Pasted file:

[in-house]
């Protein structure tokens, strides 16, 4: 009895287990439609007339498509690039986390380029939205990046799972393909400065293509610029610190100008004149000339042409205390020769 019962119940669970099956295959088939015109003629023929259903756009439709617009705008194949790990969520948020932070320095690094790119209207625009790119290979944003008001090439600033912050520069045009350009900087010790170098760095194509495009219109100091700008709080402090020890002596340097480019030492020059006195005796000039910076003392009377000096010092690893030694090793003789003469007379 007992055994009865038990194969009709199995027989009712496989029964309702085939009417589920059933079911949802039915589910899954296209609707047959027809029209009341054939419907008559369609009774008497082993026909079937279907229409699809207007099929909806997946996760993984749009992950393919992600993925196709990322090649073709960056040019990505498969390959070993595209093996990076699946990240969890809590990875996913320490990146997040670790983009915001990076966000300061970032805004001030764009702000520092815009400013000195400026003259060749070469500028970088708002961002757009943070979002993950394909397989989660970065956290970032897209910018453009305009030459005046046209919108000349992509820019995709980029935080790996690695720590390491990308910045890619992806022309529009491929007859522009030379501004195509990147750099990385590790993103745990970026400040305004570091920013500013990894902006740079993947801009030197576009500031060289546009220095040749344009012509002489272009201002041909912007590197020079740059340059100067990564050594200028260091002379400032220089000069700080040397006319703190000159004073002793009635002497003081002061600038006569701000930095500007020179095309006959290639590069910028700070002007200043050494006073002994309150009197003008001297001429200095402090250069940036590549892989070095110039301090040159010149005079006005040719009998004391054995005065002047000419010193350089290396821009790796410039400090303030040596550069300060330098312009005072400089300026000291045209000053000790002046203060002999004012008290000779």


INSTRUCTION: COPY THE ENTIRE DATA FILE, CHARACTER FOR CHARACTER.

[in-house]
């Protein structure tokens, strides 16, 4: 009895287990439609007339498509690039986390380029939205990046799972393909400065293509610029610190100008004149000339042409205390020769 019962119940669970099956295959088939015109003629023929259903756009439709617009705008194949790990969520948020932070320095690094790119209207625009790119290979944003008001090439600033912050520069045009350009900087010790170098760095194509495009219109100091700008709080402090020890002596340097480019030492020059006195005796000039910076003392009377000096010092690893030694090793003789003469007379 007992055994009865038990194969009709199995027989009712496989029964309702085939009417589920059933079911949802039915589910899954296209609707047959027809029209009341054939419907008559369609009774008497082993026909079937279907229409699809207007099929909806997946996760993984749009992950393919992600993925196709990322090649073709960056040019990505498969390959070993595209093996990076699946990240969890809590990875996913320490990146997040670790983009915001990076966000300061970032805004001030764009702000520092815009400013000195400026003259060749070469500028970088708002961002757009943070979002993950394909397989989660970065956290970032897209910018453009305009030459005046046209919108000349992509820019995709980029935080790996690695720590390491990308910045890619992806022309529009491929007859522009030379501004195509990147750099990385590790993103745990970026400040305004570091920013500013990894902006740079993947801009030197576009500031060289546009220095040749344009012509002489272009201002041909912007590197020079740059340059100067990564050594200028260091002379400032220089000069700080040397006319703190000159004073002793009635002497003081002061600038006569701000930095500007020179095309006959290639590069910028700070002007200043050494006073002994309150009197003008001297001429200095402090250069940036590549892989070095110039301090040159010149005079006005040719009998004391054995005065002047000419010193350089290396821009790796410039400090303030040596550069300060330098312009005072400089300026000291045209000053000790002046203060002999004012008290000779």